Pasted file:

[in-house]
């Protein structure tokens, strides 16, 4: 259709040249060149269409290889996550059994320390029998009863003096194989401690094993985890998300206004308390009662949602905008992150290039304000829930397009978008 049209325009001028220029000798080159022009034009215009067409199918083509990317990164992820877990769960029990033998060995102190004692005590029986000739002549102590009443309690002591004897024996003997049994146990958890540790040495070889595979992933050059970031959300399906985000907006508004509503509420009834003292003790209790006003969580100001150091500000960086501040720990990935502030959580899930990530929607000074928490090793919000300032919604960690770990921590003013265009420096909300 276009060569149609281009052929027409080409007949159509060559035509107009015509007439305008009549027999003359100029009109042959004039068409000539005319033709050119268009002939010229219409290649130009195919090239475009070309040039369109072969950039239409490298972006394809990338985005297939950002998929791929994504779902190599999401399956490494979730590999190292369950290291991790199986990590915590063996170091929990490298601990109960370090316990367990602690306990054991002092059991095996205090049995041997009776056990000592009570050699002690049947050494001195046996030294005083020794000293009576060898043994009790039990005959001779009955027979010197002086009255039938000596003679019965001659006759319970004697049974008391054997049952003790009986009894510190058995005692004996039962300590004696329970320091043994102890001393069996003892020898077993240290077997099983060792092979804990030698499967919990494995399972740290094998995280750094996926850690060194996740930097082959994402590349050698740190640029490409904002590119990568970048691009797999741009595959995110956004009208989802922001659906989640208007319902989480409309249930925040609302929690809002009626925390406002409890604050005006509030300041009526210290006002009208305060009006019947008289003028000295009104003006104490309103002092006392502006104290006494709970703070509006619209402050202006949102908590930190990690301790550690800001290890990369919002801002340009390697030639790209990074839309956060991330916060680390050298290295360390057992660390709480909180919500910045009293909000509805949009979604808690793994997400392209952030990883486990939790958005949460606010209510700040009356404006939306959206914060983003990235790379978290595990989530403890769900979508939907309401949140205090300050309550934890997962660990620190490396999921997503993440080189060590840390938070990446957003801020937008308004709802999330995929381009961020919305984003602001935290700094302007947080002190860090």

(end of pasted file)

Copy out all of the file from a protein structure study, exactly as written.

[in-house]
């Protein structure tokens, strides 16, 4: 259709040249060149269409290889996550059994320390029998009863003096194989401690094993985890998300206004308390009662949602905008992150290039304000829930397009978008 049209325009001028220029000798080159022009034009215009067409199918083509990317990164992820877990769960029990033998060995102190004692005590029986000739002549102590009443309690002591004897024996003997049994146990958890540790040495070889595979992933050059970031959300399906985000907006508004509503509420009834003292003790209790006003969580100001150091500000960086501040720990990935502030959580899930990530929607000074928490090793919000300032919604960690770990921590003013265009420096909300 276009060569149609281009052929027409080409007949159509060559035509107009015509007439305008009549027999003359100029009109042959004039068409000539005319033709050119268009002939010229219409290649130009195919090239475009070309040039369109072969950039239409490298972006394809990338985005297939950002998929791929994504779902190599999401399956490494979730590999190292369950290291991790199986990590915590063996170091929990490298601990109960370090316990367990602690306990054991002092059991095996205090049995041997009776056990000592009570050699002690049947050494001195046996030294005083020794000293009576060898043994009790039990005959001779009955027979010197002086009255039938000596003679019965001659006759319970004697049974008391054997049952003790009986009894510190058995005692004996039962300590004696329970320091043994102890001393069996003892020898077993240290077997099983060792092979804990030698499967919990494995399972740290094998995280750094996926850690060194996740930097082959994402590349050698740190640029490409904002590119990568970048691009797999741009595959995110956004009208989802922001659906989640208007319902989480409309249930925040609302929690809002009626925390406002409890604050005006509030300041009526210290006002009208305060009006019947008289003028000295009104003006104490309103002092006392502006104290006494709970703070509006619209402050202006949102908590930190990690301790550690800001290890990369919002801002340009390697030639790209990074839309956060991330916060680390050298290295360390057992660390709480909180919500910045009293909000509805949009979604808690793994997400392209952030990883486990939790958005949460606010209510700040009356404006939306959206914060983003990235790379978290595990989530403890769900979508939907309401949140205090300050309550934890997962660990620190490396999921997503993440080189060590840390938070990446957003801020937008308004709802999330995929381009961020919305984003602001935290700094302007947080002190860090």